• badger;
  • bovine tuberculosis;
  • environment;
  • immunomagnetic capture;
  • Meles meles;
  • Mycobacterium bovis


Aims:  To adapt an immunomagnetic capture (IMC) technique to concentrate and cultivate Mycobacterium bovis from environmental samples including soil, faeces and urine.

Methods and Results:  Cells of Myco. bovis BCG and wild-type Myco. bovis were successfully isolated and cultured from seeded and naturally infected materials respectively. The IMC cell recovery estimated by colony forming units (CFUs) counts ranged from 0·10% to 0·16% for spiked media, and 0·15–0·36% for naturally infected soil and faeces. Recovery estimated by cell counts calculated using semi-quantitative PCR ranged from 80·3% to 88·6% for spiked and 84·1–88·2% for naturally infected material. The differences in the recovery rates estimated by CFUs compared with pixel intensity is likely to be due to clustering of cells on culture plates, thereby underestimating the true cell count.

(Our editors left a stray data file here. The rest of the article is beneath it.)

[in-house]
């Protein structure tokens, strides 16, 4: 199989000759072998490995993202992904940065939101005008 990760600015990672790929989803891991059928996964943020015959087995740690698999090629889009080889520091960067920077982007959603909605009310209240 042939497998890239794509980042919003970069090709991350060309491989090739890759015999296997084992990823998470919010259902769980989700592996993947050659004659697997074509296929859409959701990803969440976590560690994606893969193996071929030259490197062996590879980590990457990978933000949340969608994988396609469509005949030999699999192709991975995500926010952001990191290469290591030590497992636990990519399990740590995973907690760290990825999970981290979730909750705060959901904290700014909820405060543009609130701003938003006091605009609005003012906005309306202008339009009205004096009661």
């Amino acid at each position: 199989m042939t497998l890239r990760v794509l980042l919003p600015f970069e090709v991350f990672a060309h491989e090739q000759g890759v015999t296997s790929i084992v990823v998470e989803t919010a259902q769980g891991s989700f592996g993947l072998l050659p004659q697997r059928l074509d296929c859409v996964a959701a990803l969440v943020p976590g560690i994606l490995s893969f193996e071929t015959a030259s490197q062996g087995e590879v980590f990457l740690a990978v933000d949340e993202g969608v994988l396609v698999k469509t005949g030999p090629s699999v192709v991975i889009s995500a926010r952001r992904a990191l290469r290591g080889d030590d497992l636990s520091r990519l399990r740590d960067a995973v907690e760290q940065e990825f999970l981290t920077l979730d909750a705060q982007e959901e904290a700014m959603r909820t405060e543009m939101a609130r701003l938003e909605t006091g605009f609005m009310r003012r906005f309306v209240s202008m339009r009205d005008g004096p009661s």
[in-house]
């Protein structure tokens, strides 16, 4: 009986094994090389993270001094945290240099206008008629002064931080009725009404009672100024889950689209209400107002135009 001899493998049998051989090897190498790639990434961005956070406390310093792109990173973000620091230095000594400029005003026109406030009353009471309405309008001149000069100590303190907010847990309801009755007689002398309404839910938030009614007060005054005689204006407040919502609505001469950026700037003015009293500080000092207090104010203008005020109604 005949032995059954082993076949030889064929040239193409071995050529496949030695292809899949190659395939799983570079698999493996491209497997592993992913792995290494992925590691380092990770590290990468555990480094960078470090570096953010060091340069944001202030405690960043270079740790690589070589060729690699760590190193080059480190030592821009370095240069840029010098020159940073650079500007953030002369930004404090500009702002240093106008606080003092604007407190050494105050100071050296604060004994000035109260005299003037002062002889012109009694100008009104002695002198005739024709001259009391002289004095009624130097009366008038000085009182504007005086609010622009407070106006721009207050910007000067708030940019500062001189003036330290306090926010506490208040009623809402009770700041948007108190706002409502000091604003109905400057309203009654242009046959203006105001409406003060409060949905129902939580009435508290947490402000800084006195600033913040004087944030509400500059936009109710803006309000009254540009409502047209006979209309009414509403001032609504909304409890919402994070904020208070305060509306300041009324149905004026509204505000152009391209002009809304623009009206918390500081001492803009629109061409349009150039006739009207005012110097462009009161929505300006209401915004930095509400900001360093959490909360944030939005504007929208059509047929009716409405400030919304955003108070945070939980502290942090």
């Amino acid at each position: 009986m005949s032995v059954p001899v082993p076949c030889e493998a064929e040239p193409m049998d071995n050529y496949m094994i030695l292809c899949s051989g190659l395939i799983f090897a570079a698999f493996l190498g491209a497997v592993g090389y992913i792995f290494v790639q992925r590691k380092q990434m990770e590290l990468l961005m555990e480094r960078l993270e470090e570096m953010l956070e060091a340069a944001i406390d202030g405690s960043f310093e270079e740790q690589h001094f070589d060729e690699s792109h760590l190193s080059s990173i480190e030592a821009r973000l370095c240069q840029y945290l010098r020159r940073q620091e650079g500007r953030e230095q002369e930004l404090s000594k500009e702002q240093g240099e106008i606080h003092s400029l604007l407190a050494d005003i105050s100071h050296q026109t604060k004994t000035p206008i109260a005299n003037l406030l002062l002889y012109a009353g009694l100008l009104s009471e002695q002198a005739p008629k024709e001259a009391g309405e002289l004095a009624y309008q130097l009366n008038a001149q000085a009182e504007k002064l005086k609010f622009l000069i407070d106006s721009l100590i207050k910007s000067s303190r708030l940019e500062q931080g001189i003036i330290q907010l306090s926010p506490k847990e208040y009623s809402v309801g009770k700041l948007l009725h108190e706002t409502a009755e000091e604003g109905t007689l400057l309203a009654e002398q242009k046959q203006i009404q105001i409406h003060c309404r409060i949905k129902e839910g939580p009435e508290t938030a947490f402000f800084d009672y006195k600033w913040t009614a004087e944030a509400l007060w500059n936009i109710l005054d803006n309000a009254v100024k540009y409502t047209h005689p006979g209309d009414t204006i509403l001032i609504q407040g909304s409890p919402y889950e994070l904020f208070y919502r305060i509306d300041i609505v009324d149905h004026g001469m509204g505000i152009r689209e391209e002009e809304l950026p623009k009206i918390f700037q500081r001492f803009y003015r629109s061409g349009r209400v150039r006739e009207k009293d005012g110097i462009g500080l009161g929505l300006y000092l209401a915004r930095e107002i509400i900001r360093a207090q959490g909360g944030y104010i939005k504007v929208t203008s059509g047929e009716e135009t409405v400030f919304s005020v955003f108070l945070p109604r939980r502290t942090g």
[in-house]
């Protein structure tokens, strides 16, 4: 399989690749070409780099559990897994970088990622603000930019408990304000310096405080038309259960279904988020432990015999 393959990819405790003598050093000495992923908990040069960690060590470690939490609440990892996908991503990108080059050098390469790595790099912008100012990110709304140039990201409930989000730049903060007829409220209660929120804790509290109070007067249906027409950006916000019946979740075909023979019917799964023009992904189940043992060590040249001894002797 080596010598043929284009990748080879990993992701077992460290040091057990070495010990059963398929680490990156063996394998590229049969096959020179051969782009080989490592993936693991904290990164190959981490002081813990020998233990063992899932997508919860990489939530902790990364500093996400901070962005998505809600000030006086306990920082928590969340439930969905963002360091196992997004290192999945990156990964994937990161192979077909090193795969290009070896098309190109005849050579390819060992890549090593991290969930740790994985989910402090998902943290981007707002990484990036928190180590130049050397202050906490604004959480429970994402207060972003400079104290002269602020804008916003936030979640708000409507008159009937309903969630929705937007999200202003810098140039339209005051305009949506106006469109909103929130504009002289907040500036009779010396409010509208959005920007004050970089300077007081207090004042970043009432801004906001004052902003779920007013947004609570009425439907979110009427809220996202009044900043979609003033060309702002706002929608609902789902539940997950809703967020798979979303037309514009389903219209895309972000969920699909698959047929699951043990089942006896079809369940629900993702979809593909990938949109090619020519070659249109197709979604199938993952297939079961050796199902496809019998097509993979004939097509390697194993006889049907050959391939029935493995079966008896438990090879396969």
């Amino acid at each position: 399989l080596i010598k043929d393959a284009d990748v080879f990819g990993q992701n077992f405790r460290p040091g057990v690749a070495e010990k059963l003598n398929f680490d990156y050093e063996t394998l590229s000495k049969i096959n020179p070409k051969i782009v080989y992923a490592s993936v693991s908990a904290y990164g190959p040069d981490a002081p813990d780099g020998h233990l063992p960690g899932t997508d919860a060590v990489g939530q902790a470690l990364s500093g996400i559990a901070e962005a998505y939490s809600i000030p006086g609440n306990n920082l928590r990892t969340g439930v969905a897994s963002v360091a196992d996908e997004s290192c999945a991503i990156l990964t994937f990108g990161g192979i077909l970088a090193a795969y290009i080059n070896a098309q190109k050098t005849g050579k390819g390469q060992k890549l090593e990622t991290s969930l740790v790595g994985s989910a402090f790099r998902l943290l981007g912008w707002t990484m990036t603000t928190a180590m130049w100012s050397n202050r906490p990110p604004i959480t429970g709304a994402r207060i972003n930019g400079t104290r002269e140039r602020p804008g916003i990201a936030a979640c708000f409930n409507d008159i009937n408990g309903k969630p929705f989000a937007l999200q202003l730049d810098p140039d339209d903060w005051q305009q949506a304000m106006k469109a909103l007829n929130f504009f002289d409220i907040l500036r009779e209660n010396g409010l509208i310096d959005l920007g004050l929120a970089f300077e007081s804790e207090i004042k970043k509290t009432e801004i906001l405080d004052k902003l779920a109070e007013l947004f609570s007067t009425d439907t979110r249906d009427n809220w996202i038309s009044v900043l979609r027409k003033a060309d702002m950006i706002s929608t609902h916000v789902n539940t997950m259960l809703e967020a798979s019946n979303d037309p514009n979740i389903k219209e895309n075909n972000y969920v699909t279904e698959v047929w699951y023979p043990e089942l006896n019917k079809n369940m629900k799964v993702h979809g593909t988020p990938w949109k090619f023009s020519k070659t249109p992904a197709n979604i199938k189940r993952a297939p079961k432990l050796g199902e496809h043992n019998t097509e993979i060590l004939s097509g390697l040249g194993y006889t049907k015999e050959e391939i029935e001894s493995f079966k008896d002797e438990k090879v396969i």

Conclusions:  The IMC techniques can be applied to isolate viable wild type Myco. bovis from naturally contaminated environmental samples.

Significance and Impact of Study:  Cultivation of Myco. bovis from environmental samples using traditional methods is extremely problematic. Here, we demonstrate a novel development of IMC techniques that will greatly facilitate the study of the organism in situ in order to assess its epidemiological importance in bovine tuberculosis persistence.